Filed under: aloha, Announcements, Big Island, Community, Environment, Hawaii, National Affairs, Pahoa, Puna, Security, Unexplained Phenomenon | Tagged: G. Brad Lewis, Pu‘u ‘O‘o, Where the lava flow is now | Leave a comment »
Fresh and nutritious Hawai’i Island food and the people who produce it are the stars of Mealani’s Taste of the Hawaiian Range Friday, Sept. 26 at the Hilton Waikoloa Village.
This year’s annual event that promotes agricultural sustainability is 5-8 p.m. to offer an extra hour for grazing among tasty culinary stations, food producer booths and agricultural-themed displays. The fun sprawls both inside the Hilton’s recently renovated ballroom and outside on the scenic Lagoon Lanai.
Pre-sale tickets are available at a dozen islandwide locations and online for $45 through September 25; they are $60 on event day. Details: www.TasteoftheHawaiianRange.com.
New this year, seven of the 30 culinary stations will showcase a chef using local products from a specific rancher and farmer out on the Lagoon Lanai. These stations will identify those who contributed to the dish for attendees, as well as the meat cut used. In addition, participating ranchers and farmers are also invited to talk story with attendees at each station. Event chair Jeri Moniz says the purpose for the pairings “is to foster more communication between food producers and chefs,” one of the event’s goals.
Each Taste chef is assigned to prepare a whopping 100 pounds of a specific cut of pasture-raised beef—or locally sourced pork, lamb, mutton, goat or USDA-inspected wild boar—and the result is a festive adventure of tasting everything from tongue to tail. All the beef cuts are utilized so chefs and attendees can get acquainted with not-so-familiar cuts while having fun. The pasture-raised beef is sourced from local, humanely raised cattle that are free of antibiotics and hormones.
In addition to “grazing” on prepared top round or Rocky Mountain Oysters—aka bull’s testicles—attendees can taste samples at local food product booths and view compelling educational displays on sustainability and agriculture.
Those wanting to learn first-hand how to use and prepare 100 percent pasture-raised beef can attend the event’s annual Pasture-Raised Beef Cooking 101 culinary demonstration. This year’s guest presenter is Peter Abarcar Jr, executive chef of the Hapuna Beach Prince Hotel, who is preparing Chinese Style Oxtail with Radish and Salt Fish Fried Rice plus Grass-Fed Chuck Steak Pipikaula with “Killachurri” Sauce The 3 p.m. presentation includes sampling and is $10; tix available online or at the door.
Also open to the public is a free 1:30 p.m. seminar, “A Primer on Local Beef” by local livestock extension agent and long-time researcher, Glen Fukumoto. “A Primer on Local Beef” will delve into the history of the beef industry in Hawai‘i and look at the product’s supply and demand issues. Fukumoto will also examine meat quality for the grass-finished market through the years, based on his 30 years of research.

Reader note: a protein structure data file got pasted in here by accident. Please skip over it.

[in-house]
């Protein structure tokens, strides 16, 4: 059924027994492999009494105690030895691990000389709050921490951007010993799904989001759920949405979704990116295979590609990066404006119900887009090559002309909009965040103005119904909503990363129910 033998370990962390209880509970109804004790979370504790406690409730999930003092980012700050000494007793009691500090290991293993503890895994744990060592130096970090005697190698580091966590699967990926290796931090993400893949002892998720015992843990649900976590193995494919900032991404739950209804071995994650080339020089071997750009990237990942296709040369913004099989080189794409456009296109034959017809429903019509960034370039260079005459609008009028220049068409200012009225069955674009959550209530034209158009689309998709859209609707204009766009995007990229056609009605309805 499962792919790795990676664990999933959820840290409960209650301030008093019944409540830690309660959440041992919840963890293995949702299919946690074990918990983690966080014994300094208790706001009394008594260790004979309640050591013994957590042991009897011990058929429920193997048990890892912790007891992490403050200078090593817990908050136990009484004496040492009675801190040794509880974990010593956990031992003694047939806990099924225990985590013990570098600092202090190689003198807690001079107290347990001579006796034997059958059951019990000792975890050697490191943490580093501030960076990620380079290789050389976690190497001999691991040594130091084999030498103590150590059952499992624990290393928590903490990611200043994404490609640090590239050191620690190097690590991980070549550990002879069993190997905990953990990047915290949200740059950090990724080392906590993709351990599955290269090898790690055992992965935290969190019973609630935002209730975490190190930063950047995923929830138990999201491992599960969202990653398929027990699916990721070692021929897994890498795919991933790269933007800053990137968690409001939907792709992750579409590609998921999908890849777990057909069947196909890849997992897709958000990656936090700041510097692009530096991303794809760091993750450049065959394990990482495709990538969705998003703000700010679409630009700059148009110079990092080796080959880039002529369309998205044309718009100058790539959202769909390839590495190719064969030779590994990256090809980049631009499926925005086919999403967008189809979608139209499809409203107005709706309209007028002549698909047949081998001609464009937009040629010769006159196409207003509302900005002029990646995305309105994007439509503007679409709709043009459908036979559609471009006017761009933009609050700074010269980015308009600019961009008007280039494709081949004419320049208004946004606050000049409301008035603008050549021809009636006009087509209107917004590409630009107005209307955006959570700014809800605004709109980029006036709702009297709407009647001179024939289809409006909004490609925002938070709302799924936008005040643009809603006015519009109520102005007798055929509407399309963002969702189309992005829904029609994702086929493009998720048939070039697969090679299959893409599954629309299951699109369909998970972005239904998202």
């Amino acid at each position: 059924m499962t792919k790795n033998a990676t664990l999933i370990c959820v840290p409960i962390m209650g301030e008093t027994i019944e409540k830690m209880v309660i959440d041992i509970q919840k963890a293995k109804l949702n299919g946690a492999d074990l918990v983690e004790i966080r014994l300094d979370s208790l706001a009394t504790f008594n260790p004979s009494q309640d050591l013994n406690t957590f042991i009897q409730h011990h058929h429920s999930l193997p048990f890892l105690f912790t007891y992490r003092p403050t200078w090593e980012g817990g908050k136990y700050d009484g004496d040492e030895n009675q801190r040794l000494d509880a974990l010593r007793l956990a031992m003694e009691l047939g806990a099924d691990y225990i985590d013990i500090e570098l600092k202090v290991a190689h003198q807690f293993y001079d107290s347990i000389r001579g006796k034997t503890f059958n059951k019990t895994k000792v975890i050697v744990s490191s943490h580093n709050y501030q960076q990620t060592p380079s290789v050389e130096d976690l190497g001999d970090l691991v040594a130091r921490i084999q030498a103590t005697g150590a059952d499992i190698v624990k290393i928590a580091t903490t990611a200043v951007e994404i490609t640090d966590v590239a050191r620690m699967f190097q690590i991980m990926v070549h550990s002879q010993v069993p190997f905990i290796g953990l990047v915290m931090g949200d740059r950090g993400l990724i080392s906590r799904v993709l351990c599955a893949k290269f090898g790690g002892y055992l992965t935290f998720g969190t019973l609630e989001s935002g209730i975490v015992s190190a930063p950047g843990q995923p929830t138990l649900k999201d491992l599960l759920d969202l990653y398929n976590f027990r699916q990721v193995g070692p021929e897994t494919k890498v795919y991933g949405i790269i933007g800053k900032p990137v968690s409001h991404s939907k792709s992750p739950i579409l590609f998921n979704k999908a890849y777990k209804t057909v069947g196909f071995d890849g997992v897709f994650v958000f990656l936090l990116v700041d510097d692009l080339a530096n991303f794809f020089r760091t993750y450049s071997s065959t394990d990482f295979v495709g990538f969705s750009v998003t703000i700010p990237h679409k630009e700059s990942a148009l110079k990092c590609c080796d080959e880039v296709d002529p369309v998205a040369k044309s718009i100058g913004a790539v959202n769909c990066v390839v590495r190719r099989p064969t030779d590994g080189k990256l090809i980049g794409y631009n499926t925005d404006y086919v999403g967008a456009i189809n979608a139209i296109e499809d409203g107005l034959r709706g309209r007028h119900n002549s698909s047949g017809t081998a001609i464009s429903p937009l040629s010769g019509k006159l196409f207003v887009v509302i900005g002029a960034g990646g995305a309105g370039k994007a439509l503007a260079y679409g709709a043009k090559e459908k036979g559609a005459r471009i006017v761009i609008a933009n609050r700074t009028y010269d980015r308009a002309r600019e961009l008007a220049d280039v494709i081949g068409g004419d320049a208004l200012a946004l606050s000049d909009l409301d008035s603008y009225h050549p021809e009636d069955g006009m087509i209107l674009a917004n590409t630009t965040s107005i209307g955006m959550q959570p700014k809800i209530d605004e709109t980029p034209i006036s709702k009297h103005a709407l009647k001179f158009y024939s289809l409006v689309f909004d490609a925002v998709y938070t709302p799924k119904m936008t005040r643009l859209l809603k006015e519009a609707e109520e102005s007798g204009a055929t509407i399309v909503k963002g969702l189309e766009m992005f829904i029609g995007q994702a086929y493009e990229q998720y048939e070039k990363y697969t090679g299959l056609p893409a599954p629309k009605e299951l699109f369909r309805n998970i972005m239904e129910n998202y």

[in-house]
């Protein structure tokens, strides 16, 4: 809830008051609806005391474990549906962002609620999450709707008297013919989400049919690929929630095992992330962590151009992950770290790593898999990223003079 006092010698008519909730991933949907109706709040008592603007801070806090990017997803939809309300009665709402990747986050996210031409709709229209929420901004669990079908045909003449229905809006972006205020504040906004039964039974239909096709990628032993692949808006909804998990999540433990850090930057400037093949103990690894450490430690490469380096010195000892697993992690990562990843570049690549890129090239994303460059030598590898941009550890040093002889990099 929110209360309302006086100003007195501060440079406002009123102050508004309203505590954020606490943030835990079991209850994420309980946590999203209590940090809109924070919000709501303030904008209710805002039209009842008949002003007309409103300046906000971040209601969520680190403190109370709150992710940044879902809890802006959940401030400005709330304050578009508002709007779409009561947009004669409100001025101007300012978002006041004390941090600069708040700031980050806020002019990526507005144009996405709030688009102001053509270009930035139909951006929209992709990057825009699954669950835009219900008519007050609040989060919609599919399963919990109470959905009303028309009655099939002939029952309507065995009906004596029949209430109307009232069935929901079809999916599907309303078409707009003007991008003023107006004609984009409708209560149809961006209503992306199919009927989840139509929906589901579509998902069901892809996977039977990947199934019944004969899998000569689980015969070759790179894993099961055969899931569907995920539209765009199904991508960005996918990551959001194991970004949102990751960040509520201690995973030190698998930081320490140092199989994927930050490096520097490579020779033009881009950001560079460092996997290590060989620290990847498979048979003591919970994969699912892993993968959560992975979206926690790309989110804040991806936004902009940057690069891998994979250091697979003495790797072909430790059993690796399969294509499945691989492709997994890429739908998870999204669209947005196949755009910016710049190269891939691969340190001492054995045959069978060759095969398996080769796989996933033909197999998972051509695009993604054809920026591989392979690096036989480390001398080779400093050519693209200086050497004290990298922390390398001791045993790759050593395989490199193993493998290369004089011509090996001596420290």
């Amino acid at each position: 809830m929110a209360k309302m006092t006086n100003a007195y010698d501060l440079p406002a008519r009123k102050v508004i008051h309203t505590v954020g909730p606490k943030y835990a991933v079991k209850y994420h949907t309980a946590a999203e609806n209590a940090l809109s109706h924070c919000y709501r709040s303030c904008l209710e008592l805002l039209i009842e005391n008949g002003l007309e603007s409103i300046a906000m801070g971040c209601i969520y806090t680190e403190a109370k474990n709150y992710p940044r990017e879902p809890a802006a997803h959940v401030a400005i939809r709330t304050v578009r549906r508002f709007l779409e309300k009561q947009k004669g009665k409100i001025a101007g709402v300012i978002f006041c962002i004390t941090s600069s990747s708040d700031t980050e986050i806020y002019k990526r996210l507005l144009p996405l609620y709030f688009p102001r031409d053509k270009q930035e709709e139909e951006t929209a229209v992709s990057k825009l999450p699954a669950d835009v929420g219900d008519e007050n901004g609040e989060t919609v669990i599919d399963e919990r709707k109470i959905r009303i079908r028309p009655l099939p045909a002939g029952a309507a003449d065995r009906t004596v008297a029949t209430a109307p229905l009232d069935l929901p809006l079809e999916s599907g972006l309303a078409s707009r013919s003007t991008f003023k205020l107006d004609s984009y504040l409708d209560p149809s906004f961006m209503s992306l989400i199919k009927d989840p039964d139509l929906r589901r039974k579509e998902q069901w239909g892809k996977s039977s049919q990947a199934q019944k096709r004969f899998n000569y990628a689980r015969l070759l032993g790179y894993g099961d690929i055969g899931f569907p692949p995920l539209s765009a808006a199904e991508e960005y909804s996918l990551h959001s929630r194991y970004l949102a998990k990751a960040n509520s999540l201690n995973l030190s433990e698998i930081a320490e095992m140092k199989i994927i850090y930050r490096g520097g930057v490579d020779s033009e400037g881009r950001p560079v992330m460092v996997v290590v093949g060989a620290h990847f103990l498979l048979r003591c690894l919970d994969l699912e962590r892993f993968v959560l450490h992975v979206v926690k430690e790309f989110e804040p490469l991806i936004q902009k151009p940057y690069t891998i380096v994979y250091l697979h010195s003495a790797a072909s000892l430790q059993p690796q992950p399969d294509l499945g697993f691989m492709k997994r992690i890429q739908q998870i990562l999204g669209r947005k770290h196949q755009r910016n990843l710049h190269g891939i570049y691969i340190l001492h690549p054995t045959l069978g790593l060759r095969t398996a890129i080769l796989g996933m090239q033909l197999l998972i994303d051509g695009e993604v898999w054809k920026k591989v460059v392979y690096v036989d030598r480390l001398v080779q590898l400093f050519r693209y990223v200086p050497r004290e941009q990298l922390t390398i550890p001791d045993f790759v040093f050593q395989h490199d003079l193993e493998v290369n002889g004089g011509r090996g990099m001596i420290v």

Hawai‘i residents eager to savor the flavors of fresh, local cuisine can take advantage of Hilton Waikoloa Village’s Taste of the Hawaiian Range Package with rates starting at $239 + tax per room on Friday, September 26, 2014. The kama’aina special includes two tickets to the Taste of the Hawaiian Range. Guests must show valid Hawai‘i State ID at checkin and must have Hawai‘i address in reservation. Pre- and post-event hotel accommodations start at $149 per room, per night, based on availability. To book the exclusive package, (code TSH), visit www.hiltonwaikoloavillage.com/kamaaina, or call 1-800-HILTONS.
Watch for ticket giveaways on Facebook at Taste of the Hawaiian Range and Twitter #TasteHI.
A free parking and shuttle service to Taste is available from ‘Anaeho‘omalu Bay noon-10 p.m. For general event information, phone (808) 969-8228.
Mealani’s Taste of the Hawaiian Range and Agriculture Festival provides a venue for sustainable agricultural education, encouragement and support of locally produced ag products. The premiere ag-tourism event is a partnership between CTAHR, Hawaii Cattlemen’s Association, Hawaii Cattlemen’s Council, Kulana Foods, UH-Hilo CAFNRM, County of Hawaii Dept. on Environmental Management and community volunteers. Sponsorship also includes the Hawaii Tourism Authority, the Hawaii County Research and Development, Hawaii Community College Food Service & Culinary Program, KTA SuperStores, West Hawaii Today, KBIG, KAPA and Native FM. The quality and growth of this event are rooted in small business participation, sponsorship and in-kind donations. For more information, visit http://www.TasteOfTheHawaiianRange.com.
Sick and injured Hawaiian monk seals will get a second chance at survival thanks to The Marine Mammal Center’s new Hawaiian Monk Seal Hospital, which is dedicated to the rescue and care of this critically endangered species.
On September 2, The Marine Mammal Center held a Grand Opening celebration and blessing at the new $3.2 million facility, which has been named Ke Kai Ola (The Healing Sea).
In addition to celebrating this milestone, the Center also celebrated the release of the first four patients treated at the hospital. Four young, malnourished monk seals were admitted to Ke Kai Ola on July 9 after being rescued in the Northwestern Hawaiian Islands. The Center’s veterinary experts and trained volunteers cared for the seals until they were healthy enough to return to the Northwestern Hawaiian Islands on August 31.